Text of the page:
With Mandatory Pilot Training, Caravan's Icing Problems Appear Under Control

Bernstein: "I am very, very cautious, I will feel a lot better when May comes around and there haven't been any accidents."


While supportive of the Airworthiness Directive draft, FedEx says the industry needs more time to install these new devices. It is asking that the compliance deadline be extended until Sept. 1.

FedEx has already installed the warning system on 59 of its 253 Cessna 208s. The installation time has averaged 30 hours per plane – or 8 more hours than the FAA estimated in the draft. The task is taking 12 more hours than Cessna's own estimate. Based on the current rate of installation, FedEx says it wouldn't complete the task until August.

The FAA also wants deicing boots installed on the plane's forward baggage pod. Bernstein notes that this was a requirement in an earlier directive.

FedEx says that it has already installed these deicing devices on half of its fleet.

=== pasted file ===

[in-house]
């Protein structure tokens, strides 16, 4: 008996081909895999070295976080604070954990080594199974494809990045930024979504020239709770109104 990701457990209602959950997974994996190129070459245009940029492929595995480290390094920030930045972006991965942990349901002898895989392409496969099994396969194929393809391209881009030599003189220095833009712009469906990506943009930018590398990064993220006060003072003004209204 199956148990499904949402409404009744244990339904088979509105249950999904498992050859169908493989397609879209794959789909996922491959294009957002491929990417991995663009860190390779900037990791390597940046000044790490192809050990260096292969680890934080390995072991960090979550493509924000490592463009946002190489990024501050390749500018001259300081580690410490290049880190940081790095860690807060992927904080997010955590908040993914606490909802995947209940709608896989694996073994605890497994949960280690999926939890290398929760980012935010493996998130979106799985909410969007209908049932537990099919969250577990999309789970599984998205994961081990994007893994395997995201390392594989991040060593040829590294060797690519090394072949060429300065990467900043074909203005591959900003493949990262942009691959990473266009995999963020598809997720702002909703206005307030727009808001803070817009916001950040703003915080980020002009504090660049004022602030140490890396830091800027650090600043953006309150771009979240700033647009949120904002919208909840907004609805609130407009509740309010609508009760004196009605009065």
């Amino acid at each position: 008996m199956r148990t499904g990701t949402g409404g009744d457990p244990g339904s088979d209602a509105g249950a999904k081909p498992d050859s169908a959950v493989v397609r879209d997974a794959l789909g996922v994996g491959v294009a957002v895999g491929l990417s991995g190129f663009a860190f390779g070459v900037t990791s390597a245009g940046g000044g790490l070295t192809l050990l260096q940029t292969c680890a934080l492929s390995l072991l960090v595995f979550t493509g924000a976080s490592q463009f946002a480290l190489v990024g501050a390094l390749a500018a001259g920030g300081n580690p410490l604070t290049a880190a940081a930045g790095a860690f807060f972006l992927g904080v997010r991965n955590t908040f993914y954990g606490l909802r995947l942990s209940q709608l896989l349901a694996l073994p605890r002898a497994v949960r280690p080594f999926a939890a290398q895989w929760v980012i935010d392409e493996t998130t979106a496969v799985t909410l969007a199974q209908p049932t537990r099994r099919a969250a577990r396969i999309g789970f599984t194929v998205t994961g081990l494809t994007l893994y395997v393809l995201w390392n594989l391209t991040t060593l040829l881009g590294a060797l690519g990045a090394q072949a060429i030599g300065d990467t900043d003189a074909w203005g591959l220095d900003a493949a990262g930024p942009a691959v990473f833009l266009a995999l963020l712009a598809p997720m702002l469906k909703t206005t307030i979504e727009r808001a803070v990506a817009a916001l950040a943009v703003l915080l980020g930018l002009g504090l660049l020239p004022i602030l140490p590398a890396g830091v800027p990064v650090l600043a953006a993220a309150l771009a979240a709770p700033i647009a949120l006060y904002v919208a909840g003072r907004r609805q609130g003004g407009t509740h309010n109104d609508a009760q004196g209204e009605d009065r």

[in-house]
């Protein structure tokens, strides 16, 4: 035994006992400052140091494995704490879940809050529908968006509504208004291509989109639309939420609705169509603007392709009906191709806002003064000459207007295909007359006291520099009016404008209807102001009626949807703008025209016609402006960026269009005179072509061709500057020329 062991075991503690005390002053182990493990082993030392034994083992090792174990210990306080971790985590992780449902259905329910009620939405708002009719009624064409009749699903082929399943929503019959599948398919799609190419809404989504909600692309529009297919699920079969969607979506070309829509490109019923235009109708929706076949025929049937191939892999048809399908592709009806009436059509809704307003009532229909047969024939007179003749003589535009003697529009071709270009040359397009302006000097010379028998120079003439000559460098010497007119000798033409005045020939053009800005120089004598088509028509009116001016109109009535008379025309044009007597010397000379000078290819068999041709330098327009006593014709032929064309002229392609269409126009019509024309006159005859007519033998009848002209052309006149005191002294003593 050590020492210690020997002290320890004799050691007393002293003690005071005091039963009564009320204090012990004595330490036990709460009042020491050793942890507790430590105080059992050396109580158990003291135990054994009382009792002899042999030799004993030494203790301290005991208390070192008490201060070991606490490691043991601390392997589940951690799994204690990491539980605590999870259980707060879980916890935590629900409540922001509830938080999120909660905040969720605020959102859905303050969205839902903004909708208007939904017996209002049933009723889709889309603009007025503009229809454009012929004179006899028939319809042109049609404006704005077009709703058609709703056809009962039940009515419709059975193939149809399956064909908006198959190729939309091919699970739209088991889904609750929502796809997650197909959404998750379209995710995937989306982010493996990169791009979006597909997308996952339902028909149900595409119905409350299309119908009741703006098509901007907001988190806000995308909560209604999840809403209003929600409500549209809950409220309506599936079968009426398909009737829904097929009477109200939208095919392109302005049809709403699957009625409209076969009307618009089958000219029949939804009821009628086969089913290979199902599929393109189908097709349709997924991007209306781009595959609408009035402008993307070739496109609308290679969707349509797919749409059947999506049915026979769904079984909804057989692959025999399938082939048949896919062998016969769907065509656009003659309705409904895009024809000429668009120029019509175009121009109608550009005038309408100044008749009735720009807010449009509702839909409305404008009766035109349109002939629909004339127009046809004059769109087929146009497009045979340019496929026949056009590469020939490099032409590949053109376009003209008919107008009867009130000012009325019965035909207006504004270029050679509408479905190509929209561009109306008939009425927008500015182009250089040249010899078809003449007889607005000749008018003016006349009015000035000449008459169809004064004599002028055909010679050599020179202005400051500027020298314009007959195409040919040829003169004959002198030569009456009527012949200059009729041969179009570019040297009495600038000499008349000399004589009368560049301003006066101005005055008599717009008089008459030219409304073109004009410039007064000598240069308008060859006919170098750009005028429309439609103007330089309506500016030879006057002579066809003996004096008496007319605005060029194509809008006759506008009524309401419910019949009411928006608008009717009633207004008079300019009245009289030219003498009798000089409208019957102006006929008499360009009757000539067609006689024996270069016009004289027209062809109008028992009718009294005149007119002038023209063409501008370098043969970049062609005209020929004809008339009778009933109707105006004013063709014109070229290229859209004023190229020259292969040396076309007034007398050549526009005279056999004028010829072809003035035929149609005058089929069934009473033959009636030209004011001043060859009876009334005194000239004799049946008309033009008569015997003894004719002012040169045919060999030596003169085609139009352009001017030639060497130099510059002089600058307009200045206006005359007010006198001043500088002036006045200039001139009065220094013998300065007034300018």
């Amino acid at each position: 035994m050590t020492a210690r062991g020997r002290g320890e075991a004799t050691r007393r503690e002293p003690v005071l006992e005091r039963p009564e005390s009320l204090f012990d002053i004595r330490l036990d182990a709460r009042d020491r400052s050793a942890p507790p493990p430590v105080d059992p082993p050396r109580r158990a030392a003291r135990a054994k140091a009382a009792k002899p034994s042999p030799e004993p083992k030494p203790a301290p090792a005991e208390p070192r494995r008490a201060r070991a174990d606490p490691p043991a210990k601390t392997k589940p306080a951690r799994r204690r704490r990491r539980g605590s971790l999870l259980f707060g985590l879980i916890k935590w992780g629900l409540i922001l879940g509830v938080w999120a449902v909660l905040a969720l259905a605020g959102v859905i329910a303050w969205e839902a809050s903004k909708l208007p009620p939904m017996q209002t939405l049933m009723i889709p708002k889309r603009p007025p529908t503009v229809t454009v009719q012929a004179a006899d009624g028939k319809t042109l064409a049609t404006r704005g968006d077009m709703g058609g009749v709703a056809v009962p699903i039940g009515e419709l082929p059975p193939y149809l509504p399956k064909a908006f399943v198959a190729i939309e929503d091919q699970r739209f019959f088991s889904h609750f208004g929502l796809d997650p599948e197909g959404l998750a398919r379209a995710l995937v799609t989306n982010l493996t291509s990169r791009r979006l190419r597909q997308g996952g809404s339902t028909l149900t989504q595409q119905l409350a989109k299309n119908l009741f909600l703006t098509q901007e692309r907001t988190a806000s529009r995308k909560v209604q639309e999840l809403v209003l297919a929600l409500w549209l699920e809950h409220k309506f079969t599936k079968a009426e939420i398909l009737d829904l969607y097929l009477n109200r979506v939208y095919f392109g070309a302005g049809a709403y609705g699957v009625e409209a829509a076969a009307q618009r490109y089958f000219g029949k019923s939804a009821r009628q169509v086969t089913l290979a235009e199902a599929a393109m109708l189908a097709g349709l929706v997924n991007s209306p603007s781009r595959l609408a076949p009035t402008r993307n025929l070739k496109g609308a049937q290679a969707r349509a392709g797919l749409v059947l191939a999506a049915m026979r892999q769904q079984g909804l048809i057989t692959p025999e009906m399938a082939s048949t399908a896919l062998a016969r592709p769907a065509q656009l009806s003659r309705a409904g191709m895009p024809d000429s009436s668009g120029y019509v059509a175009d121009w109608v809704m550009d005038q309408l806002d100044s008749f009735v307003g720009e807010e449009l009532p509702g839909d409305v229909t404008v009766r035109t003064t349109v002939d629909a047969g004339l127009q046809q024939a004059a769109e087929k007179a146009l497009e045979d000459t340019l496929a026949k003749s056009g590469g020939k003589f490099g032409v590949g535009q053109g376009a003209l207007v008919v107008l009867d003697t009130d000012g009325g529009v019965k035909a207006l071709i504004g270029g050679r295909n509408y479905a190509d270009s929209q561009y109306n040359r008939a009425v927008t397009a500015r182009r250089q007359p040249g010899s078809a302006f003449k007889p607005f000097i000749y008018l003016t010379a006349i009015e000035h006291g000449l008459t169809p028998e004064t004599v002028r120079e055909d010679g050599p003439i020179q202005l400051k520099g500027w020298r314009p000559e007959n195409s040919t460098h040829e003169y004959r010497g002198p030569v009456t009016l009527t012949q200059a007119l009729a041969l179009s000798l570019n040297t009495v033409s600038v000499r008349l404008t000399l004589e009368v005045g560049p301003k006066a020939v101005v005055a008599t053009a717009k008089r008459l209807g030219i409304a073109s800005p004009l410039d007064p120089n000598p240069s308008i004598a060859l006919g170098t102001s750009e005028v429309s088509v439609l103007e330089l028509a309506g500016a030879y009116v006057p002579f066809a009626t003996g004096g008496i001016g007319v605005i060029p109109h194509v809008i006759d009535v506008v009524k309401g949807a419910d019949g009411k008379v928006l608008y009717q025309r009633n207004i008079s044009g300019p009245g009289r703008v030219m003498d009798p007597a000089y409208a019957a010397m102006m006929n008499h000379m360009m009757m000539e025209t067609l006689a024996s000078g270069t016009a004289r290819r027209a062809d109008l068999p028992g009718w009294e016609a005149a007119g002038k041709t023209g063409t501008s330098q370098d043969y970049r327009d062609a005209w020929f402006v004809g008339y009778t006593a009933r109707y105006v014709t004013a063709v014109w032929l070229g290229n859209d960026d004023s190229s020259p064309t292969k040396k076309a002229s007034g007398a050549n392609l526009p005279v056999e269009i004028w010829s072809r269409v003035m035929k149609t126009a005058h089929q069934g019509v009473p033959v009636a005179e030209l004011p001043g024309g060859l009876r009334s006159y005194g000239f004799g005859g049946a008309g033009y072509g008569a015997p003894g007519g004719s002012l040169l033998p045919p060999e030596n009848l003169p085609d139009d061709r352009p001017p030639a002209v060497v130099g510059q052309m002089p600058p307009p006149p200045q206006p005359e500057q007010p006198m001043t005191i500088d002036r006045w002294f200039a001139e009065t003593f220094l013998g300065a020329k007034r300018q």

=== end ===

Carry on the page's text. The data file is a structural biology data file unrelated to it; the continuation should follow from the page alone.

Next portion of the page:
In addition, FedEx notes that it is going beyond the directive and installing the Garmin multi-function displays with terrain avoidance awareness systems and a WSI satellite receiver to obtain "real time" weather information.

In its comments, Bernstein says RACCA is just seeking "fine tuning" of the language.

In one comment, Stephen McClure, of Bennington, Vt., questions the need for the low airspeed awareness system. "The aircraft already has such a system. It is called the airspeed indicator. The idea that you need another annunciator light or aural tone to remind you that your airspeed is decreasing in icing conditions is laughable," McClure writes.

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